Saudi officials arrested two members of the royal family early Friday for allegedly plotting to oust King Salman and the son he has designated to succeed him, Crown Prince Mohammed bin Salman.The royal court detained one of the king’s brothers, Prince Ahmed bin Abdulaziz al Saud, and one of his nephews, Prince Mohammed bin Nayef. Both men were arrested at their homes and charged with treason.
Mohammed bin Nayef, a once powerful figure as head of Saudi counterterrorism efforts, had been crown prince until 2017, when King Salman took away the title and put his son first in line for the throne of the longtime U.S. ally.
The detentions come at a time when fears about the impact of the coronavirus have slashed the price of oil, the main source of the kingdom’s revenue, and the crown prince’s celebrated plans to diversify the Saudi economy have fallen behind his promises.
Prince Ahmed bin Abdulaziz, the younger brother of King Salman, who for a time had been the great hope of family members and other critics who wished to block Crown Prince Mohammed, 34, from taking the throne.
Mohammed bin Nayef, is also a former interior minister . He had developed close ties to American intelligence agencies during years of work together while he was interior minister. He was ousted from both of those roles by the current crown prince in 2017 and he has effectively been under house arrest since then.One possible motive for the detentions may have to do with the aging of Prince Mohammed’s father, King Salman, 84. The crown prince could be seeking to lock down potential challengers to his own succession before his father dies or abdicates the throne.
Prince Mohammed bin Nayef, the former crown prince, had once been perceived as the most significant rival to the current crown prince on his path to power. As interior minister, Prince Mohammed bin Nayef controlled one of the country’s three armed forces, along with the military and the national guard, giving him significant leverage in any power struggle. His closeness with Washington was also perceived as an asset within the royal family.
But Crown Prince Mohammed bin Salman not only ousted but also humiliated his predecessor in 2017. Aides to the current crown prince physically forced his predecessor to relinquish his roles, detaining him for a prolonged period and depriving him of needed medicines.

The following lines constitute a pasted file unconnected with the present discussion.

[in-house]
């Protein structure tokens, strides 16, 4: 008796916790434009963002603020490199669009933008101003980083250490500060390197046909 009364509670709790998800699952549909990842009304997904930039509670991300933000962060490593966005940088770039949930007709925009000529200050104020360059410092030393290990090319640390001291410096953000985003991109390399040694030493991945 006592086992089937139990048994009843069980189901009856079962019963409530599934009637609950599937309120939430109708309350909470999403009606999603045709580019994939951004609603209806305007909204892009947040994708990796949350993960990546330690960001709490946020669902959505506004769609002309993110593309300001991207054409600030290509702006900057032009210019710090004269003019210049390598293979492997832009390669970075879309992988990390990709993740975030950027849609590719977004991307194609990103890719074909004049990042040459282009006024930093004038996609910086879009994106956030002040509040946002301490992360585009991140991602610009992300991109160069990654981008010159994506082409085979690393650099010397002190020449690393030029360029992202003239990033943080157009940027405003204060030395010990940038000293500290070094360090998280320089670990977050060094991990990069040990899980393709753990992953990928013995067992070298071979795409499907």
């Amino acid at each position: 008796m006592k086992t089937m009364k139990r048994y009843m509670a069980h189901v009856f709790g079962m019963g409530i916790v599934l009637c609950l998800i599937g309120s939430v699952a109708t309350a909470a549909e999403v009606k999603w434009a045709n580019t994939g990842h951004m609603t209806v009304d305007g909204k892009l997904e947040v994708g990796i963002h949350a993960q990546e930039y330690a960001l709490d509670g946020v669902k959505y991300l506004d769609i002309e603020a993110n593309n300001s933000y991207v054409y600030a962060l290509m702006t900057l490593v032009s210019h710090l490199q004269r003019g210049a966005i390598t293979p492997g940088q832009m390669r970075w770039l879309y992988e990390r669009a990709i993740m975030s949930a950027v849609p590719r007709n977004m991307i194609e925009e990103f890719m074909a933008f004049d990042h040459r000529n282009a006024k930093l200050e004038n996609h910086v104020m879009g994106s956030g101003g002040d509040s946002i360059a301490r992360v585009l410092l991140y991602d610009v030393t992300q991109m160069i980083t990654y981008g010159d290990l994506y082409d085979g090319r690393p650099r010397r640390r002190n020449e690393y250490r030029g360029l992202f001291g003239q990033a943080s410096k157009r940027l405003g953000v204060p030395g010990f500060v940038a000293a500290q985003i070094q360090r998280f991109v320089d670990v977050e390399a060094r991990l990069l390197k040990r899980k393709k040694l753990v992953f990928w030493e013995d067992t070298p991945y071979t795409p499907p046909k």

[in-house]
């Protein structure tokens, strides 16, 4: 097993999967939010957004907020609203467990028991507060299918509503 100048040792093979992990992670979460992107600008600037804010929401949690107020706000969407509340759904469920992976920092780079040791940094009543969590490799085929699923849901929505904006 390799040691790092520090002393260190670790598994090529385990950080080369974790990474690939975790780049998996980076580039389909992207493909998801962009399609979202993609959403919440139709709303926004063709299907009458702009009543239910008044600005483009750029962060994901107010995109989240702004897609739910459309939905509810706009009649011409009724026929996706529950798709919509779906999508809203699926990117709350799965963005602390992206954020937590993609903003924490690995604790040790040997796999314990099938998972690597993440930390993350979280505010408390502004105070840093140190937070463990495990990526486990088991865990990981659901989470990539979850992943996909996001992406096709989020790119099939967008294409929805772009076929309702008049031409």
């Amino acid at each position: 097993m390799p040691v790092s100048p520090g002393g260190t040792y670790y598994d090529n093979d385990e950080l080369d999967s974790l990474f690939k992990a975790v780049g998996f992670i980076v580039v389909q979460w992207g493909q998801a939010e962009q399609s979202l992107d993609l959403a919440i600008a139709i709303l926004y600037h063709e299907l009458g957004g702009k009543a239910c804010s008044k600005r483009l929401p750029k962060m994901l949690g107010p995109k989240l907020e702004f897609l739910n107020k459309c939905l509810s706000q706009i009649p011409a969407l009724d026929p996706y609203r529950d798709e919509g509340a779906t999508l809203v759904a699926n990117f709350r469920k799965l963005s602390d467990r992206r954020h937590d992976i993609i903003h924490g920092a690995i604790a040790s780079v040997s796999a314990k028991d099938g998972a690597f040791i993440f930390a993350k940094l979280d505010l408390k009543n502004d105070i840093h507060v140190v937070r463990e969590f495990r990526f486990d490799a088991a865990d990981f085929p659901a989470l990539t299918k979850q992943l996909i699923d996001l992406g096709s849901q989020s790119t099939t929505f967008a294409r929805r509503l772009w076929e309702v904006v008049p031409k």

Then aides to Crown Prince Mohammed froze Prince Mohammed bin Nayef’s assets, banned him from travel and started a social media campaign charging that he had become addicted to pain killers and other drugs. Stripped of his power and freedom of movement, Prince Mohammed bin Nayef also appeared to have largely acquiesced to his successor’s grip on the kingdom.
A person familiar with his arrest said that on Thursday evening armed men in black uniforms and face masks had appeared at Prince Mohammed bin Nayef’s desert camp outside Riyadh, a place where he often used to meet with visiting American officials. They took away the prince and his younger brother, searched the property, and cut off all lines communications from the camp.
The accusation against him was treason, according to the person familiar with the arrest. Detaining family members suspected of disloyalty has become a trademark of Crown Prince Mohammed. His detention of hundreds of powerful businessmen and royal family members in 2017 at the Ritz-Carlton in Riyadh was portrayed as a crackdown on corruption. Critics called it a consolidation of power and a shakedown.
Associates of many of those detained said they were subjected to torture and physical abuse, then coerced into turning over billions of dollars in private wealth in exchange for their release. The Saudis familiar with the arrests said that it was unclear where the new detainees were being held, if they might face criminal charges, or if they might soon be released.
News source- Saudis arrest 2 princes for allegedly plotting coup